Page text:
CHT: Would you say that we are stuck in this repetitive process? LCW: It looks like history really repeats itself. Most humans don’t learn any lessons, and recent events such as the war in Ukraine have impacted me a lot as they keep rolling in. I am not sure if we are stuck, but the sense of helplessness is unprecedented.
Opening of the Kam Ngan (Gold and Silver) Stock Exchange, March 15, 1971 by Leung Chi Wo, Archival inkjet print, 52 x 82cm, 2021. Courtesy the artist and Blindspot Gallery.
CHT: I am thinking of your ongoing series of photographs of clouds, which also features in your new exhibition. Is it time that you’re looking to capture, as a metaphor for purity?LCW: The Date Series (2017-) are photos taken at the sites of violence. It represents a dilemma. What you see seems nothing but actually it is everything if you consider what is under it.
I began photographing the sky more than 25 years ago. It was a time when I looked at the urban skyline and found myself greatly alienated. I didn’t realise the city had changed so much high up there while I had mostly spent my time with my eyes on the street level. Further development happened when we [Leung and his partner Sara Wong] lived in New York in 1999 and 2000: the famous landmarks didn’t impress me but their negative space did. I started to transform such spaces. Now the world has changed drastically, and maybe only the sky remains the same. It is this sense of purity that creates the dilemma. We hope nothing happens when we look at the sky. It looks beautiful, but I feel sorrow looking around, especially when we are pushed to forget things that happened a few years ago.
CHT: This series is a good example of the issue of contextualising a conceptual work: how much do you say about the story behind it? LCW: This series draws on two extreme aspects: very abstract beautiful images on the one hand, and a random collection of violence in the city on the other hand. The only connection is me physically visiting sites of violence half a century later on the same day, capturing these beautiful skies. For me, it’s a very strong framework, almost self-justifying. What I need to do is to search for violence, match the date and visit the site. It’s like a ritual.
CHT: Are you here influenced by conceptual artists like On Kawara? LCW: I hated his work when I was young; it’s so boring. But I found many years later that it is such an amazing thing to be able to focus on something simple. Obviously, it is also an age issue.
CHT: Are there any artists who deeply influenced your practice? LCW: Not many, but I always think artists from the Arte Povera movement informed my aesthetics.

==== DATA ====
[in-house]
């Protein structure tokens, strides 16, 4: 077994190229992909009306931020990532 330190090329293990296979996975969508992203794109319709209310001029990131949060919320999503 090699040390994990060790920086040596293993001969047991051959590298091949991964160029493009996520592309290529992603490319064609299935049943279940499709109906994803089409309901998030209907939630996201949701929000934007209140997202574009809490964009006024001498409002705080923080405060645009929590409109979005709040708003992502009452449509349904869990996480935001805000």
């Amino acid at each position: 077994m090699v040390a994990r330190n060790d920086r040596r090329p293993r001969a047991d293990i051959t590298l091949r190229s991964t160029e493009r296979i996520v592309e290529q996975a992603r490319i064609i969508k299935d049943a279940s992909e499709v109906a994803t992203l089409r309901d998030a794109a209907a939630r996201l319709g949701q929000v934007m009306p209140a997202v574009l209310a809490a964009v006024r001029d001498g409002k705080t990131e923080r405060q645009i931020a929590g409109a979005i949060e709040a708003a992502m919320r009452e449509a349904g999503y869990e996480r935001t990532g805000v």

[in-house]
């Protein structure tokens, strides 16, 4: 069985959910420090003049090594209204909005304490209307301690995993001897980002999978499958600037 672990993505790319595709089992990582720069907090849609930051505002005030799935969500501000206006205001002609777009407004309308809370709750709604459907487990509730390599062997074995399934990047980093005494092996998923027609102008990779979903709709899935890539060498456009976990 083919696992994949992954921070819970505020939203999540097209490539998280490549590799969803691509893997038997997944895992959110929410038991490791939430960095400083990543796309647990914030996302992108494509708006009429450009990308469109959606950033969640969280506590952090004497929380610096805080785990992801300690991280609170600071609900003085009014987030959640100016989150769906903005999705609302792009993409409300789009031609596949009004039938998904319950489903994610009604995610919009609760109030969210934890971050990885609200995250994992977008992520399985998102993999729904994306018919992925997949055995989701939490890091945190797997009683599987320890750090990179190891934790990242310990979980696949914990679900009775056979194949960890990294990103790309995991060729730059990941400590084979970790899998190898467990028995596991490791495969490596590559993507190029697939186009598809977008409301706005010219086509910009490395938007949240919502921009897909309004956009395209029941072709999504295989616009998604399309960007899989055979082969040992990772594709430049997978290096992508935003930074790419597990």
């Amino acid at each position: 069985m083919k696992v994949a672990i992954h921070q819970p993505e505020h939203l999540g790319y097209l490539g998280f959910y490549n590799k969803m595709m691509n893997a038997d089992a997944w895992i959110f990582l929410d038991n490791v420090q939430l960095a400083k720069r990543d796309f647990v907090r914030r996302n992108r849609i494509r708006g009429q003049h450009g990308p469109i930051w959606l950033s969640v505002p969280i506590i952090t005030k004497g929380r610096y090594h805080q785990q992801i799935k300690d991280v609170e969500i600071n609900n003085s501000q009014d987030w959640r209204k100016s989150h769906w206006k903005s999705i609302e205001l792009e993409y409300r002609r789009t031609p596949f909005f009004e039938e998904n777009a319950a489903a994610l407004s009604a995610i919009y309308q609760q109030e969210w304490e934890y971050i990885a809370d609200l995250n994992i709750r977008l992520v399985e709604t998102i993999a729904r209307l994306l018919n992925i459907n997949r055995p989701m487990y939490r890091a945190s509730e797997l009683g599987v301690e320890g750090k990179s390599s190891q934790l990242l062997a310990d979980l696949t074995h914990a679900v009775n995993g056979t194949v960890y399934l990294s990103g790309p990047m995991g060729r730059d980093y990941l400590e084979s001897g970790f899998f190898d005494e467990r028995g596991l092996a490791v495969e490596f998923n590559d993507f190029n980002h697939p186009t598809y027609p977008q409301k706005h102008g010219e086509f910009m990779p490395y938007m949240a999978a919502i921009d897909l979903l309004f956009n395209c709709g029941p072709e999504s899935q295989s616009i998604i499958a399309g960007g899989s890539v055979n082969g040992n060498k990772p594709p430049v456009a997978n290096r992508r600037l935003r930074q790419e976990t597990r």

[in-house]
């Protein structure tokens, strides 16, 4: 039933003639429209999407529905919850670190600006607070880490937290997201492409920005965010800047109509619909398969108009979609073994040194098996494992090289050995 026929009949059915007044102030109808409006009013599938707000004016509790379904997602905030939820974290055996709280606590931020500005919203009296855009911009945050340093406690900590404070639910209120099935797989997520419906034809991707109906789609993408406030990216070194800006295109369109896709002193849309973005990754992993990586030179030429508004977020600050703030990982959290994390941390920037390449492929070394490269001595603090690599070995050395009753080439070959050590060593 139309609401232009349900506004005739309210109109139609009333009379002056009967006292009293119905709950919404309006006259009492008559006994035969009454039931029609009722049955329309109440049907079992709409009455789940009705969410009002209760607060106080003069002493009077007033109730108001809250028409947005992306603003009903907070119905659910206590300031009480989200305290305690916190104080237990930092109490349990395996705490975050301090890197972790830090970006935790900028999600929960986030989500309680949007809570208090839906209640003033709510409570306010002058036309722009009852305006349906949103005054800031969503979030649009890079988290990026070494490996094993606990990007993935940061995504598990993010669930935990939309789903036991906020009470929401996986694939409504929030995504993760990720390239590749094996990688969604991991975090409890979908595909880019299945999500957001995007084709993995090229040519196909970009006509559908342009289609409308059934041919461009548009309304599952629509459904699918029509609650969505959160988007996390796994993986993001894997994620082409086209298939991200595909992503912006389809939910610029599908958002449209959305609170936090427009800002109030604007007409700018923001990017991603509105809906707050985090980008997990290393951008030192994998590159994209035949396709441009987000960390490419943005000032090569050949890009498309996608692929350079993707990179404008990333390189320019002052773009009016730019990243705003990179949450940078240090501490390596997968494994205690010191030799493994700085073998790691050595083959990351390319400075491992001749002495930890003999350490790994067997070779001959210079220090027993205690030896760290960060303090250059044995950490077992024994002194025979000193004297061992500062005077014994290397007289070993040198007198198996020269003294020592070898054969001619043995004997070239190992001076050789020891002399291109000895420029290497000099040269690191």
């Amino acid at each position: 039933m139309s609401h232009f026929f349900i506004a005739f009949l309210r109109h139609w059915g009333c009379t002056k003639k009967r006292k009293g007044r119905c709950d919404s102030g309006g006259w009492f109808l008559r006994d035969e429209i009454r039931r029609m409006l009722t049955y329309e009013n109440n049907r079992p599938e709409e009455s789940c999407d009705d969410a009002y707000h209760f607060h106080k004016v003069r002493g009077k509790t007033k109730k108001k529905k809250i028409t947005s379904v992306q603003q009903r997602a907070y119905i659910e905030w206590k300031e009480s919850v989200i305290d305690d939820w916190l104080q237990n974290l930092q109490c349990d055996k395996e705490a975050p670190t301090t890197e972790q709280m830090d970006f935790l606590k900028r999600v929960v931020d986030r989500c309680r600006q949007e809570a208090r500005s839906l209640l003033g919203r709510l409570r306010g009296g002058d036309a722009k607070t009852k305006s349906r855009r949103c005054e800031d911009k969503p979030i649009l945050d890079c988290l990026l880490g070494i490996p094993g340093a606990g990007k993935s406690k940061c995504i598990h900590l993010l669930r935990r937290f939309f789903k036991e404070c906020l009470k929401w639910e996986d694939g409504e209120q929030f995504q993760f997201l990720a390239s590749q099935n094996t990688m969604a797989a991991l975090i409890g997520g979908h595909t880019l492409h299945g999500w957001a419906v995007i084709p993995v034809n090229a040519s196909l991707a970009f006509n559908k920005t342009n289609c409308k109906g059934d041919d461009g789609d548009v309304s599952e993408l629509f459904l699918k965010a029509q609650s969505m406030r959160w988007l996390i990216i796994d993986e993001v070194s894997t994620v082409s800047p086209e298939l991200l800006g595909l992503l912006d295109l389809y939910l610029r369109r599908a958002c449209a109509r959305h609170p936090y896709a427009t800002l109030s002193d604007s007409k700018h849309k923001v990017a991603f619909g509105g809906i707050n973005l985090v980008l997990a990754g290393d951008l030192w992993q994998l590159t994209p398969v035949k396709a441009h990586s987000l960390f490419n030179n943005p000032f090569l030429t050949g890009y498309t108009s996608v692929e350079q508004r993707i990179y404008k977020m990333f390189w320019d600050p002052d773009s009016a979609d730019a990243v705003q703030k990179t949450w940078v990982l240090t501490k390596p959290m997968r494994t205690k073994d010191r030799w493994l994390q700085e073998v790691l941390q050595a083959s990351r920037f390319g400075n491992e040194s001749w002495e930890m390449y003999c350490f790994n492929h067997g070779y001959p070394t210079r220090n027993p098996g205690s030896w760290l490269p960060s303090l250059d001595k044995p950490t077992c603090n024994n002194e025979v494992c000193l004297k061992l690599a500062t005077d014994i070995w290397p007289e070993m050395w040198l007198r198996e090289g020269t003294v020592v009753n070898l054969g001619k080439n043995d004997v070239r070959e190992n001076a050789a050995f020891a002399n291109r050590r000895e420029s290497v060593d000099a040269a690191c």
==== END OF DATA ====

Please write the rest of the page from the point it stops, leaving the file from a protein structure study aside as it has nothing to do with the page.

CHT: Humour is important in your practice. Why? LCW: I always thought that the political cartoon is one of the most powerful art forms. When the most horrible thing happens, the artist can still resort to humour. When the reader really laughs, it’s the saddest moment. It’s the absurdity. It’s almost like an explosion.
Berlin by Leung Chi Wo, Boiler, book, crystal, coin, postcard, stuffed toy, steel frame, 138.5 x 64 x 56cm, 2023. Courtesy the artist and Blindspot Gallery.
CHT: For Past-Future Tense, you have said you want to “project the future in the present past”. What do you mean? LCW: I have been thinking about the past future lately. How did people in the past think about today, which was their future? There are so many what-ifs. It’s fascinating or unbelievable to think: what if my father had empathy with the leftists at the beginning of the riots on the same street where he went to work? My father was born in South America; what if he didn’t return to China? These are all tales now.
This exhibition covers different subject matter, from personal recollection and the history of violence to the coincidences of politics, but all relate to my subjective perception of my immediate surroundings—the city of Hong Kong and its people in the past looking at their future, sometimes passively. I have tried to focus on tangible objects and to exhibit sculptures and collages on the future in the past tense. There are also extended Date Series and My Random Diary. The latter is very much about anxiety: sometimes you try to live your life as normally as possible, but you know it’s no longer the same.
Featured image: Gather The Tears (detail) by Leung Chi Wo, Aluminum alloy, glass, craft knives, book, music stand, 137 x 62 x 62 cm, 2023. Courtesy the artist and Blindspot Gallery.